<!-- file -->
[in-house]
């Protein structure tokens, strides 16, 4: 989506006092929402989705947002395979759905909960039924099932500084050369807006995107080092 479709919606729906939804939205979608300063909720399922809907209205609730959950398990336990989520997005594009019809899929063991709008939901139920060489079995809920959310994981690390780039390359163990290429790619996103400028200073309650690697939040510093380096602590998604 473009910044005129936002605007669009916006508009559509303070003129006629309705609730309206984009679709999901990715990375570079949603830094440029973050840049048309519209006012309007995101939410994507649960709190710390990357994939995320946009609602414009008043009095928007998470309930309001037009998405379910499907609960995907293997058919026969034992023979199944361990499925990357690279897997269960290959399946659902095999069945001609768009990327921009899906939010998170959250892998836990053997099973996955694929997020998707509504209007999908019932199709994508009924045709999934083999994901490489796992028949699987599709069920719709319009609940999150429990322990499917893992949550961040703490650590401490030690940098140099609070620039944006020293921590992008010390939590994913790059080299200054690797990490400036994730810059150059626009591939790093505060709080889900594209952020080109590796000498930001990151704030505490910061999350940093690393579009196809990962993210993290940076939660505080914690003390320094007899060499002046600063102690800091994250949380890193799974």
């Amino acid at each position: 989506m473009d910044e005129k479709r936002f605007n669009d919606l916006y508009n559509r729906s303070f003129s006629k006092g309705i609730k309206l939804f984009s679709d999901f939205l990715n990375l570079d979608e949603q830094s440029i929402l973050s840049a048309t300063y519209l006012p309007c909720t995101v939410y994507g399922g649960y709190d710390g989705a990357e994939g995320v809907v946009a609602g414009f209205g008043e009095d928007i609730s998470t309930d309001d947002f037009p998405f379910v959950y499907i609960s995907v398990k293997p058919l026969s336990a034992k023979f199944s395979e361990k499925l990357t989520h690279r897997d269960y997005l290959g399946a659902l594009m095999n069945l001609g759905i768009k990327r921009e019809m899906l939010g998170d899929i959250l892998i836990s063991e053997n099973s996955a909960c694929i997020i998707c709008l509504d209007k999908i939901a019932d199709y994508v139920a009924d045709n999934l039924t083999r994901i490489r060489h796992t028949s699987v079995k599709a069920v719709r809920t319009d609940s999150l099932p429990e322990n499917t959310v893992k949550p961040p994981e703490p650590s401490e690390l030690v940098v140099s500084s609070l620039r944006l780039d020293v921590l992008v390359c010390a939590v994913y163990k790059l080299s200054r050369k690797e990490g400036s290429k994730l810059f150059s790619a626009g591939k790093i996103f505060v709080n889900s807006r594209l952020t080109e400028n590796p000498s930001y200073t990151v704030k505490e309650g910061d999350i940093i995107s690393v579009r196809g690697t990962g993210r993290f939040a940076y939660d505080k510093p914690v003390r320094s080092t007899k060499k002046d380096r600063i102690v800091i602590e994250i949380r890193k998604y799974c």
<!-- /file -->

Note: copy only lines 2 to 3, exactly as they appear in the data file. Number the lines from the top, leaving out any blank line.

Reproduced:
């Protein structure tokens, strides 16, 4: 989506006092929402989705947002395979759905909960039924099932500084050369807006995107080092 479709919606729906939804939205979608300063909720399922809907209205609730959950398990336990989520997005594009019809899929063991709008939901139920060489079995809920959310994981690390780039390359163990290429790619996103400028200073309650690697939040510093380096602590998604 473009910044005129936002605007669009916006508009559509303070003129006629309705609730309206984009679709999901990715990375570079949603830094440029973050840049048309519209006012309007995101939410994507649960709190710390990357994939995320946009609602414009008043009095928007998470309930309001037009998405379910499907609960995907293997058919026969034992023979199944361990499925990357690279897997269960290959399946659902095999069945001609768009990327921009899906939010998170959250892998836990053997099973996955694929997020998707509504209007999908019932199709994508009924045709999934083999994901490489796992028949699987599709069920719709319009609940999150429990322990499917893992949550961040703490650590401490030690940098140099609070620039944006020293921590992008010390939590994913790059080299200054690797990490400036994730810059150059626009591939790093505060709080889900594209952020080109590796000498930001990151704030505490910061999350940093690393579009196809990962993210993290940076939660505080914690003390320094007899060499002046600063102690800091994250949380890193799974």
């Amino acid at each position: 989506m473009d910044e005129k479709r936002f605007n669009d919606l916006y508009n559509r729906s303070f003129s006629k006092g309705i609730k309206l939804f984009s679709d999901f939205l990715n990375l570079d979608e949603q830094s440029i929402l973050s840049a048309t300063y519209l006012p309007c909720t995101v939410y994507g399922g649960y709190d710390g989705a990357e994939g995320v809907v946009a609602g414009f209205g008043e009095d928007i609730s998470t309930d309001d947002f037009p998405f379910v959950y499907i609960s995907v398990k293997p058919l026969s336990a034992k023979f199944s395979e361990k499925l990357t989520h690279r897997d269960y997005l290959g399946a659902l594009m095999n069945l001609g759905i768009k990327r921009e019809m899906l939010g998170d899929i959250l892998i836990s063991e053997n099973s996955a909960c694929i997020i998707c709008l509504d209007k999908i939901a019932d199709y994508v139920a009924d045709n999934l039924t083999r994901i490489r060489h796992t028949s699987v079995k599709a069920v719709r809920t319009d609940s999150l099932p429990e322990n499917t959310v893992k949550p961040p994981e703490p650590s401490e690390l030690v940098v140099s500084s609070l620039r944006l780039d020293v921590l992008v390359c010390a939590v994913y163990k790059l080299s200054r050369k690797e990490g400036s290429k994730l810059f150059s790619a626009g591939k790093i996103f505060v709080n889900s807006r594209l952020t080109e400028n590796p000498s930001y200073t990151v704030k505490e309650g910061d999350i940093i995107s690393v579009r196809g690697t990962g993210r993290f939040a940076y939660d505080k510093p914690v003390r320094s080092t007899k060499k002046d380096r600063i102690v800091i602590e994250i949380r890193k998604y799974c």